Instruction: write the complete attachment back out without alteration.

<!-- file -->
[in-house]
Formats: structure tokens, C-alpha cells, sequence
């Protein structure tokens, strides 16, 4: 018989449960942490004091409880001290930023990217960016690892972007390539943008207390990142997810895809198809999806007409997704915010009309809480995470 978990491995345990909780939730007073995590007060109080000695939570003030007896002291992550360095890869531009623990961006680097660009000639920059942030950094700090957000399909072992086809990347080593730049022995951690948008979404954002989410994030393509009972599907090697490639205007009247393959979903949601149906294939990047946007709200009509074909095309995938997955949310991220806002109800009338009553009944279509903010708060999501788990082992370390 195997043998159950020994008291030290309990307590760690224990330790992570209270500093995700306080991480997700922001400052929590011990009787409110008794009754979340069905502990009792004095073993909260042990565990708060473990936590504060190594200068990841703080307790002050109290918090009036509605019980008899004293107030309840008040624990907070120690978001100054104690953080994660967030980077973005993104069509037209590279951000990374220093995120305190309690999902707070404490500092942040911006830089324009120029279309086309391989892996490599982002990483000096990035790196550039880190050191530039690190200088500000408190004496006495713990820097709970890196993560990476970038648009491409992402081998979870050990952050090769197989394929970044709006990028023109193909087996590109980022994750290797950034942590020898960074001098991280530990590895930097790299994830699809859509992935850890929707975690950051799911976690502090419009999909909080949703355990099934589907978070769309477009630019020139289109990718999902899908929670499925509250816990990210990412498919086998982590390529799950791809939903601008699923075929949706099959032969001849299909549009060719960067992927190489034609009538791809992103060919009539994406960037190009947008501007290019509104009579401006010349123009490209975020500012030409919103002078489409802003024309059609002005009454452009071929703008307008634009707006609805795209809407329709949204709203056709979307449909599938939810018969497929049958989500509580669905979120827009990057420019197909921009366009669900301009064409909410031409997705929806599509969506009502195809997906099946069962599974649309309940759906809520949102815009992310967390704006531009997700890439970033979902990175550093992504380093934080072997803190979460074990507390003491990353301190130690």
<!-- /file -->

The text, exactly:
[in-house]
Formats: structure tokens, C-alpha cells, sequence
């Protein structure tokens, strides 16, 4: 018989449960942490004091409880001290930023990217960016690892972007390539943008207390990142997810895809198809999806007409997704915010009309809480995470 978990491995345990909780939730007073995590007060109080000695939570003030007896002291992550360095890869531009623990961006680097660009000639920059942030950094700090957000399909072992086809990347080593730049022995951690948008979404954002989410994030393509009972599907090697490639205007009247393959979903949601149906294939990047946007709200009509074909095309995938997955949310991220806002109800009338009553009944279509903010708060999501788990082992370390 195997043998159950020994008291030290309990307590760690224990330790992570209270500093995700306080991480997700922001400052929590011990009787409110008794009754979340069905502990009792004095073993909260042990565990708060473990936590504060190594200068990841703080307790002050109290918090009036509605019980008899004293107030309840008040624990907070120690978001100054104690953080994660967030980077973005993104069509037209590279951000990374220093995120305190309690999902707070404490500092942040911006830089324009120029279309086309391989892996490599982002990483000096990035790196550039880190050191530039690190200088500000408190004496006495713990820097709970890196993560990476970038648009491409992402081998979870050990952050090769197989394929970044709006990028023109193909087996590109980022994750290797950034942590020898960074001098991280530990590895930097790299994830699809859509992935850890929707975690950051799911976690502090419009999909909080949703355990099934589907978070769309477009630019020139289109990718999902899908929670499925509250816990990210990412498919086998982590390529799950791809939903601008699923075929949706099959032969001849299909549009060719960067992927190489034609009538791809992103060919009539994406960037190009947008501007290019509104009579401006010349123009490209975020500012030409919103002078489409802003024309059609002005009454452009071929703008307008634009707006609805795209809407329709949204709203056709979307449909599938939810018969497929049958989500509580669905979120827009990057420019197909921009366009669900301009064409909410031409997705929806599509969506009502195809997906099946069962599974649309309940759906809520949102815009992310967390704006531009997700890439970033979902990175550093992504380093934080072997803190979460074990507390003491990353301190130690």